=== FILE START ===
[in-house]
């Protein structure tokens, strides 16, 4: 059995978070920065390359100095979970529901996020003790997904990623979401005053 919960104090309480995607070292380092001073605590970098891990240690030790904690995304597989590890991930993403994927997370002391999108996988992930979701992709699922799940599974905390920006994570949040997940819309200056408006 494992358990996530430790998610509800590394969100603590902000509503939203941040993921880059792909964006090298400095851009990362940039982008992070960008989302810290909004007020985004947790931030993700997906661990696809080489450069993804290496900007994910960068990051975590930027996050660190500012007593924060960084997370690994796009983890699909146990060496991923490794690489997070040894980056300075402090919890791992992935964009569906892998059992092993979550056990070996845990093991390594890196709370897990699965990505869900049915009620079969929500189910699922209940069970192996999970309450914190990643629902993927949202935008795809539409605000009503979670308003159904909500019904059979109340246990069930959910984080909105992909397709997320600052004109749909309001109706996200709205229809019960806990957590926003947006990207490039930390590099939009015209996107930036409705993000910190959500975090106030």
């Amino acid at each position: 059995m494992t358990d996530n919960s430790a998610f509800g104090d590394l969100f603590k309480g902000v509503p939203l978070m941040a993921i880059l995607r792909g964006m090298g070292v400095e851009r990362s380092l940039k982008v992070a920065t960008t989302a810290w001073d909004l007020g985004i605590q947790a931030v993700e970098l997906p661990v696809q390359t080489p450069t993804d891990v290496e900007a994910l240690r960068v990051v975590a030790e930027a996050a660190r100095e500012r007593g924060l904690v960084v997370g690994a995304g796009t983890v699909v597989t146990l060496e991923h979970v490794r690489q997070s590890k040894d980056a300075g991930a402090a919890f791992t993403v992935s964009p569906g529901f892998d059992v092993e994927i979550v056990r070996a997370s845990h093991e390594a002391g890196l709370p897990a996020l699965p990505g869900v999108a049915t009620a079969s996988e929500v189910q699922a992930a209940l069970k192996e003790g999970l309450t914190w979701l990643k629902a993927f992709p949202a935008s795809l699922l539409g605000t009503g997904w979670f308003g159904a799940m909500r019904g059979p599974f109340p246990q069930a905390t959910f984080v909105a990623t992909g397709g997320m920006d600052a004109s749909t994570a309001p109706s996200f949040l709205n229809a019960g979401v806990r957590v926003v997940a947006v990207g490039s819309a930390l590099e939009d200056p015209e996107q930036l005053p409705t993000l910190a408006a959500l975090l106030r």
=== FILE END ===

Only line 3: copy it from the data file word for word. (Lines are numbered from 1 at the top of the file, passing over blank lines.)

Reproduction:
């Amino acid at each position: 059995m494992t358990d996530n919960s430790a998610f509800g104090d590394l969100f603590k309480g902000v509503p939203l978070m941040a993921i880059l995607r792909g964006m090298g070292v400095e851009r990362s380092l940039k982008v992070a920065t960008t989302a810290w001073d909004l007020g985004i605590q947790a931030v993700e970098l997906p661990v696809q390359t080489p450069t993804d891990v290496e900007a994910l240690r960068v990051v975590a030790e930027a996050a660190r100095e500012r007593g924060l904690v960084v997370g690994a995304g796009t983890v699909v597989t146990l060496e991923h979970v490794r690489q997070s590890k040894d980056a300075g991930a402090a919890f791992t993403v992935s964009p569906g529901f892998d059992v092993e994927i979550v056990r070996a997370s845990h093991e390594a002391g890196l709370p897990a996020l699965p990505g869900v999108a049915t009620a079969s996988e929500v189910q699922a992930a209940l069970k192996e003790g999970l309450t914190w979701l990643k629902a993927f992709p949202a935008s795809l699922l539409g605000t009503g997904w979670f308003g159904a799940m909500r019904g059979p599974f109340p246990q069930a905390t959910f984080v909105a990623t992909g397709g997320m920006d600052a004109s749909t994570a309001p109706s996200f949040l709205n229809a019960g979401v806990r957590v926003v997940a947006v990207g490039s819309a930390l590099e939009d200056p015209e996107q930036l005053p409705t993000l910190a408006a959500l975090l106030r």